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Launch: How to Quickly Propel Your Business Beyond the Competition by Michael A. Stelzner

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The Shot Seen Around the World

Remember the downed plane floating on the Hudson? How could anyone forget the picture of people crowded on the wing as the plane gently floated in the frigid January river.

Janis Krums was nearby as U.S. Air flight 1549 fell from the sky that day. Just moments after the crash, while onboard an approaching ferry, Janis snapped a picture with his iPhone and posted this on Twitter:

There's a plane in the Hudson. I'm on the ferry going to pick up the people. Crazy.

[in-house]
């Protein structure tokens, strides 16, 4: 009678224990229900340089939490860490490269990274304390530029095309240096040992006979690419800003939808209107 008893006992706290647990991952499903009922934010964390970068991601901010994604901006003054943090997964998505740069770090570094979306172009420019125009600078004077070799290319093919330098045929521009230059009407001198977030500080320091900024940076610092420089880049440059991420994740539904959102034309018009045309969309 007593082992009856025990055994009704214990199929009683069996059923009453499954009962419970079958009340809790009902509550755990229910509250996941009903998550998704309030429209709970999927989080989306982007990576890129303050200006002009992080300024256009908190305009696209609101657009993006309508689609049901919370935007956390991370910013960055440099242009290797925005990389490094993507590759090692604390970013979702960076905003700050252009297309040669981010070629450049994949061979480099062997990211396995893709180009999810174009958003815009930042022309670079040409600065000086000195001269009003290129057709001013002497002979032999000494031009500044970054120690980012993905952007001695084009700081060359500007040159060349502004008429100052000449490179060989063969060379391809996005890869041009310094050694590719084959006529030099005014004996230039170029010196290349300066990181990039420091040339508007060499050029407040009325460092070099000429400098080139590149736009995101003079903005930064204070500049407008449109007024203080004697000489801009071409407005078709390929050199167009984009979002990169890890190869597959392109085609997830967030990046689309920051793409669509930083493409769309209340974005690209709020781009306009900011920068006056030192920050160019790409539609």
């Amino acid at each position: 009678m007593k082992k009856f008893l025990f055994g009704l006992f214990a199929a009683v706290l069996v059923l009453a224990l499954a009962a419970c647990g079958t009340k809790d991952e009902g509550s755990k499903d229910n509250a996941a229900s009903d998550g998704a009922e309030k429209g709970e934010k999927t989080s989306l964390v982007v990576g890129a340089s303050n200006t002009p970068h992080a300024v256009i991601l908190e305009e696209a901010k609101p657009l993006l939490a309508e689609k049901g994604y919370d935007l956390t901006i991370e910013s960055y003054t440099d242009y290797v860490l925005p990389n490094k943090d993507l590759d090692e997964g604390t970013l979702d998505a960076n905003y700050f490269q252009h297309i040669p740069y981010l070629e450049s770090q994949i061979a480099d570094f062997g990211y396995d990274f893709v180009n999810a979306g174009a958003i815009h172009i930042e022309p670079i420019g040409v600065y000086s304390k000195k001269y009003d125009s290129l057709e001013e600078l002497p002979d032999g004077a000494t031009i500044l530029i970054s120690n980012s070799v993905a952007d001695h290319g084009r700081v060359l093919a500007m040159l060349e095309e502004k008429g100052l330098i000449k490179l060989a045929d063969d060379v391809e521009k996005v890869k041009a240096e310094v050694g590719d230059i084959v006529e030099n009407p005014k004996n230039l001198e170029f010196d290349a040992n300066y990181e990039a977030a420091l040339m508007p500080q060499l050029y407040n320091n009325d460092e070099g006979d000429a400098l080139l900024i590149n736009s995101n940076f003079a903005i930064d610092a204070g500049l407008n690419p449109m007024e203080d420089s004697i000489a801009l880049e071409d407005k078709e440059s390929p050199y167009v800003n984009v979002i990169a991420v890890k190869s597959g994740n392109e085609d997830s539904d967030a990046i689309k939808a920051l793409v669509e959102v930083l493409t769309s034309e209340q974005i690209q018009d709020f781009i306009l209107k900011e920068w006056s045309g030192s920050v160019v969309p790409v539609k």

The few hundred people following Janis began spreading the word to their Twitter followers. Janis couldn't have imagined what was about to happen.

Within 30 minutes he was live on MSNBC and CNN. Good Morning America invited him into its studio. Then the BBC, 20/20, ABC, and Inside Edition followed. The morning after the crash, his picture was on the front page of major newspapers across the planet, and his e-mail inbox had more than 4,000 e-mails.

A few days after the shot, he posted this comment on his blog:

To say that the last couple of days have been crazy/intense or whatever adjective you want to use is an understatement. It was sheer madness for a while.

Clearly, Twitter can be a rapid catalyst for good news. And now for the dark side of Twitter . . .

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